Or it could simply tuck the technology into Oracle's Identity Management suite, joining single sign-on, user provisioning, identity federation and directory services.
Oracle is also familiar with Securent's management. Securent co-founders Rajiv Gupta and Sekhar Sarukkai were the brain trust behind HP's E-Speak Web services movement and Web services management startup Confluent Software.
Oblix eventually bought Confluent, and as I already mentioned, Oblix got picked up by Oracle.
So, you can bet that Oracle is very familiar with the none-too-shabby pedigree of Team Gupta and Sarukkai.
During an introductory meeting with Securent, I told Gupta about Oracle's interest in micro-entitlements, to which he replied that it's just another name for what his company's Entitlement Management Solution does.
Without prompting, he told me: "I'm not at liberty to discuss some of the partnership discussions [Securent is] having... it's too early."
I got the distinct feeling there is something there. Oracle did not respond to queries about a relationship to Securent.
True, Kurian did say Oracle was looking to build entitlement software, but we also thought it was going to roll all of its ID management software on its own at one point years ago.
Oracle also led us to believe it was going to build an enterprise content management supersystem (remember Tsunami?), but it ended up bidding for Stellent.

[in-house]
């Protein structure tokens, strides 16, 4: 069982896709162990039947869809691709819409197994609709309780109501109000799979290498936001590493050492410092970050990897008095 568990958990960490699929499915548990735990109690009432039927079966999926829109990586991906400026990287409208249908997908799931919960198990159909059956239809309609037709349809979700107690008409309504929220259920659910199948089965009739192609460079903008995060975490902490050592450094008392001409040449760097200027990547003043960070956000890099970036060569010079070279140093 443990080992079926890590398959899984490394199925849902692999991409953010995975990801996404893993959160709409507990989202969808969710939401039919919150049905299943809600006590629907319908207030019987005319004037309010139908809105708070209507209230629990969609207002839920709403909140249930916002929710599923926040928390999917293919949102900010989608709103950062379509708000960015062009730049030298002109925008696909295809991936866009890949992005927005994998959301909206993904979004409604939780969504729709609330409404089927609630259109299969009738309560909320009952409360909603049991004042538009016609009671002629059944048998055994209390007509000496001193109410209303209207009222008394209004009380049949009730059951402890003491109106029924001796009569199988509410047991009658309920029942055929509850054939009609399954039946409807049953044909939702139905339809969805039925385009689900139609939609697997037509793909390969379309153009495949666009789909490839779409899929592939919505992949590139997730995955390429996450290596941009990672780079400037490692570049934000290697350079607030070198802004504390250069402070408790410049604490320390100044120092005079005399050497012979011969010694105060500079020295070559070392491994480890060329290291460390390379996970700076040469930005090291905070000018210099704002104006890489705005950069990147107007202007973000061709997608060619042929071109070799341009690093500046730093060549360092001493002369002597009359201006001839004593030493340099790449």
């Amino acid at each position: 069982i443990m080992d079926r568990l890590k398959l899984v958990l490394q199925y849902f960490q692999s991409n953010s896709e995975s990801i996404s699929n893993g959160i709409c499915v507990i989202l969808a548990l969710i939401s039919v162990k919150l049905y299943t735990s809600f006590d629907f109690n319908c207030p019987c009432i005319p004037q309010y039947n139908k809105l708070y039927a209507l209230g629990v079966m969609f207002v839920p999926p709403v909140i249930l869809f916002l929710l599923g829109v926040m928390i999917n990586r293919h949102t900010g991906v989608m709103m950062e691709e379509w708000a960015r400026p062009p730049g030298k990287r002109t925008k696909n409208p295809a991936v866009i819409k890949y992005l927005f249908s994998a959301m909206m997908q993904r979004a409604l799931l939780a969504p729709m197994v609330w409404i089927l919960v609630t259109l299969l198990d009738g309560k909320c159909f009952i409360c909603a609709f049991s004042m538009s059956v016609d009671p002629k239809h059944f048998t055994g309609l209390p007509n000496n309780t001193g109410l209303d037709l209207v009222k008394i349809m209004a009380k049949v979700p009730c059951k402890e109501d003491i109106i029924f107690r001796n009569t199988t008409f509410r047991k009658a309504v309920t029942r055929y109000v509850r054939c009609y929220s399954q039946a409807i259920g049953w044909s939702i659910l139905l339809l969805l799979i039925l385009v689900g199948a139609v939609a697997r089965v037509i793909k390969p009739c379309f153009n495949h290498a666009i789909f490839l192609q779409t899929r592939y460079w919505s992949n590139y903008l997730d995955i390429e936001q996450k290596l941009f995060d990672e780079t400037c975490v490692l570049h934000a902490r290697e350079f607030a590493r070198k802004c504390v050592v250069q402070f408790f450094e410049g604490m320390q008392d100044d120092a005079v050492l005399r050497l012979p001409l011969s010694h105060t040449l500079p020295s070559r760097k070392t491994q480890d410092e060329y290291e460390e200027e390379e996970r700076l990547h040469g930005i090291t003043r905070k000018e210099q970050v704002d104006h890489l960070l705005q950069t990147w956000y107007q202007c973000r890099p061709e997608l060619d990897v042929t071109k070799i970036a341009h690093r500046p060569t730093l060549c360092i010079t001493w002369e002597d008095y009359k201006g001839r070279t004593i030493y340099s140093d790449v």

Oracle may be the least shy high-tech power when it comes to buying what it feels it needs to compete.
Speaking of competition, startups in the entitlement management space are scant. Gupta says they are pretty much the only entitlement upstart out there.
I found one called Cranium Softworks, which specializes in entitlement management for content publishing and delivery.
Oracle may be waiting to see who else comes out with a product to do some comparison shopping, but the company shouldn't sit on this one.
Oracle rivals BEA and CA are already well into the entitlement game.
BEA offers AquaLogic Enterprise Security (ALES) 2.5, which is "an entitlement and centralized policy management solution."
CA makes Embedded Entitlements Manager, which seems to be pretty robust.
Were Oracle to pick up Securent, integrate it and sic its sales hound on customers it could find itself catching up with BEAand CA.
But at the least, it would be ahead of rival IBM, which has a solid security infrastructure foundation in its Tivoli group.
IBM offers no real entitlement management, so you could argue it would be just as likely to inquire about Securent's, how should we say it, availability.
Finally, Oracle could make a lot of money offering entitlement management software. Gupta is convinced entitlement management will take the security software market to new heights for vendors.
"Entitlement is the next big wave of enterprise security," Gupta said. "By most measures, it is expected to be larger than the market of traditional identity management that came before us."
"Each department of each Fortune 5000 company is about a $200,000, $250,000 or $300,OOO sale for us. So that's a $2.5 billion market, just in a very simple aggregate This market is huge. We are driving the market."
What more reason does Oracle need than that?